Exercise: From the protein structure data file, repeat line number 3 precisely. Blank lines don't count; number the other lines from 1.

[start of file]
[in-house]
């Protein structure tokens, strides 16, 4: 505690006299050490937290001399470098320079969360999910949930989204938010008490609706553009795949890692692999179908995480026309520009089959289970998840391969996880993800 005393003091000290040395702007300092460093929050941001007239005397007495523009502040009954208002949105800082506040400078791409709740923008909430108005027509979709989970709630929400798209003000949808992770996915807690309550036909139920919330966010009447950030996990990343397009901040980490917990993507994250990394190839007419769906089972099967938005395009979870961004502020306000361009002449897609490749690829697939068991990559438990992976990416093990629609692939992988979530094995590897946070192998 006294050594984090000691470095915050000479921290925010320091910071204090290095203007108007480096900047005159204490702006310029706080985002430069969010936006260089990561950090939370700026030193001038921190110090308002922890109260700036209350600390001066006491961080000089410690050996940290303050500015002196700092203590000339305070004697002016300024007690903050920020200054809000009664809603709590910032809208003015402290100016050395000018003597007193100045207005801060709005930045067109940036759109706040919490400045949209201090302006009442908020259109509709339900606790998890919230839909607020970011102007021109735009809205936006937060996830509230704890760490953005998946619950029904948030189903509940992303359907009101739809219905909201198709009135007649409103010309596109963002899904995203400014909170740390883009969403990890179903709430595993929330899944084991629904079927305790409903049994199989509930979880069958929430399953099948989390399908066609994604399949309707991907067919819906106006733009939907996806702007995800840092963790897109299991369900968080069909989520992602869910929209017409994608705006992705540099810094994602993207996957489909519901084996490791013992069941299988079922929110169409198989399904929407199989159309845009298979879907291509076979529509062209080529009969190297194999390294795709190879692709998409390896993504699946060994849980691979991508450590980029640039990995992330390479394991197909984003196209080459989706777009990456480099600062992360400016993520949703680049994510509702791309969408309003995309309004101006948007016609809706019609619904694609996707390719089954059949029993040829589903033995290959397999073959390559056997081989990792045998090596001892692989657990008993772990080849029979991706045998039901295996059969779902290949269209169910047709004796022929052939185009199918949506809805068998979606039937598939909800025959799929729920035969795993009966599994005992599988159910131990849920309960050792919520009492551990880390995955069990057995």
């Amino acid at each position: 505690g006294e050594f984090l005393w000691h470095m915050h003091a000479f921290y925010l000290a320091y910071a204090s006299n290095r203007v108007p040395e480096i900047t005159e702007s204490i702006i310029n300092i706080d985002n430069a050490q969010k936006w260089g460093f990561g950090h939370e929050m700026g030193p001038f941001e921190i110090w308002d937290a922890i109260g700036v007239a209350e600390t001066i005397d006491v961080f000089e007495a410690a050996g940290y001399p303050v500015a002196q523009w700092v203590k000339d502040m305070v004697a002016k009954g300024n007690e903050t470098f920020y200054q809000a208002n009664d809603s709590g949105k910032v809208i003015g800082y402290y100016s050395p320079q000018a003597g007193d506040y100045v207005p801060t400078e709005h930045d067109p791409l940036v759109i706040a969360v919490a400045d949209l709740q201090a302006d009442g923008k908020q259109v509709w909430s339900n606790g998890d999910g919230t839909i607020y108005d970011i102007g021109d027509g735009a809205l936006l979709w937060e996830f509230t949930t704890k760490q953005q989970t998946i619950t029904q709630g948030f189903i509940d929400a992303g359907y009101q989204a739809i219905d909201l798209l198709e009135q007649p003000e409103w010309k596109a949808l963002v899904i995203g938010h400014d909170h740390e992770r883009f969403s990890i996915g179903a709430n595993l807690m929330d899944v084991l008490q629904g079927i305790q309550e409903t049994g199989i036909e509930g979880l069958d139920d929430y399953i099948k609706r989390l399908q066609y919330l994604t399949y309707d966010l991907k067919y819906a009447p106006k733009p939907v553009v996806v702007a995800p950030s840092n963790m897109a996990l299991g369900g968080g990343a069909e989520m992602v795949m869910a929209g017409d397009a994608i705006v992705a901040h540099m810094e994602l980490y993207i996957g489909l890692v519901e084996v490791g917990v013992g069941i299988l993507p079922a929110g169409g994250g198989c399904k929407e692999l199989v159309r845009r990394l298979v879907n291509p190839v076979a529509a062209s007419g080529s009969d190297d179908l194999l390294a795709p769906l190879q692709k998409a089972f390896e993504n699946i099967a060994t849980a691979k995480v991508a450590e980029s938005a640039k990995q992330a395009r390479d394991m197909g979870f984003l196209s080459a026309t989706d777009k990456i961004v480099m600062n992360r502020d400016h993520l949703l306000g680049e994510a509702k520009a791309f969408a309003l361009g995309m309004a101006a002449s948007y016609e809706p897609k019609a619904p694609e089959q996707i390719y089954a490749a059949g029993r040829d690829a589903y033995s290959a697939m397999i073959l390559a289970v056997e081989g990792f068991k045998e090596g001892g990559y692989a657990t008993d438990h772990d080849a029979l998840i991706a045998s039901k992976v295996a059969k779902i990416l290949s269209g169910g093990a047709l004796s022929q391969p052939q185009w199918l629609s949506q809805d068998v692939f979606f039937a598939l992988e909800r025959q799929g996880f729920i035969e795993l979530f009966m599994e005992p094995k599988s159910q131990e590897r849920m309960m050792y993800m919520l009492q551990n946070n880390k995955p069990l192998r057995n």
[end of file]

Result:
């Amino acid at each position: 505690g006294e050594f984090l005393w000691h470095m915050h003091a000479f921290y925010l000290a320091y910071a204090s006299n290095r203007v108007p040395e480096i900047t005159e702007s204490i702006i310029n300092i706080d985002n430069a050490q969010k936006w260089g460093f990561g950090h939370e929050m700026g030193p001038f941001e921190i110090w308002d937290a922890i109260g700036v007239a209350e600390t001066i005397d006491v961080f000089e007495a410690a050996g940290y001399p303050v500015a002196q523009w700092v203590k000339d502040m305070v004697a002016k009954g300024n007690e903050t470098f920020y200054q809000a208002n009664d809603s709590g949105k910032v809208i003015g800082y402290y100016s050395p320079q000018a003597g007193d506040y100045v207005p801060t400078e709005h930045d067109p791409l940036v759109i706040a969360v919490a400045d949209l709740q201090a302006d009442g923008k908020q259109v509709w909430s339900n606790g998890d999910g919230t839909i607020y108005d970011i102007g021109d027509g735009a809205l936006l979709w937060e996830f509230t949930t704890k760490q953005q989970t998946i619950t029904q709630g948030f189903i509940d929400a992303g359907y009101q989204a739809i219905d909201l798209l198709e009135q007649p003000e409103w010309k596109a949808l963002v899904i995203g938010h400014d909170h740390e992770r883009f969403s990890i996915g179903a709430n595993l807690m929330d899944v084991l008490q629904g079927i305790q309550e409903t049994g199989i036909e509930g979880l069958d139920d929430y399953i099948k609706r989390l399908q066609y919330l994604t399949y309707d966010l991907k067919y819906a009447p106006k733009p939907v553009v996806v702007a995800p950030s840092n963790m897109a996990l299991g369900g968080g990343a069909e989520m992602v795949m869910a929209g017409d397009a994608i705006v992705a901040h540099m810094e994602l980490y993207i996957g489909l890692v519901e084996v490791g917990v013992g069941i299988l993507p079922a929110g169409g994250g198989c399904k929407e692999l199989v159309r845009r990394l298979v879907n291509p190839v076979a529509a062209s007419g080529s009969d190297d179908l194999l390294a795709p769906l190879q692709k998409a089972f390896e993504n699946i099967a060994t849980a691979k995480v991508a450590e980029s938005a640039k990995q992330a395009r390479d394991m197909g979870f984003l196209s080459a026309t989706d777009k990456i961004v480099m600062n992360r502020d400016h993520l949703l306000g680049e994510a509702k520009a791309f969408a309003l361009g995309m309004a101006a002449s948007y016609e809706p897609k019609a619904p694609e089959q996707i390719y089954a490749a059949g029993r040829d690829a589903y033995s290959a697939m397999i073959l390559a289970v056997e081989g990792f068991k045998e090596g001892g990559y692989a657990t008993d438990h772990d080849a029979l998840i991706a045998s039901k992976v295996a059969k779902i990416l290949s269209g169910g093990a047709l004796s022929q391969p052939q185009w199918l629609s949506q809805d068998v692939f979606f039937a598939l992988e909800r025959q799929g996880f729920i035969e795993l979530f009966m599994e005992p094995k599988s159910q131990e590897r849920m309960m050792y993800m919520l009492q551990n946070n880390k995955p069990l192998r057995n």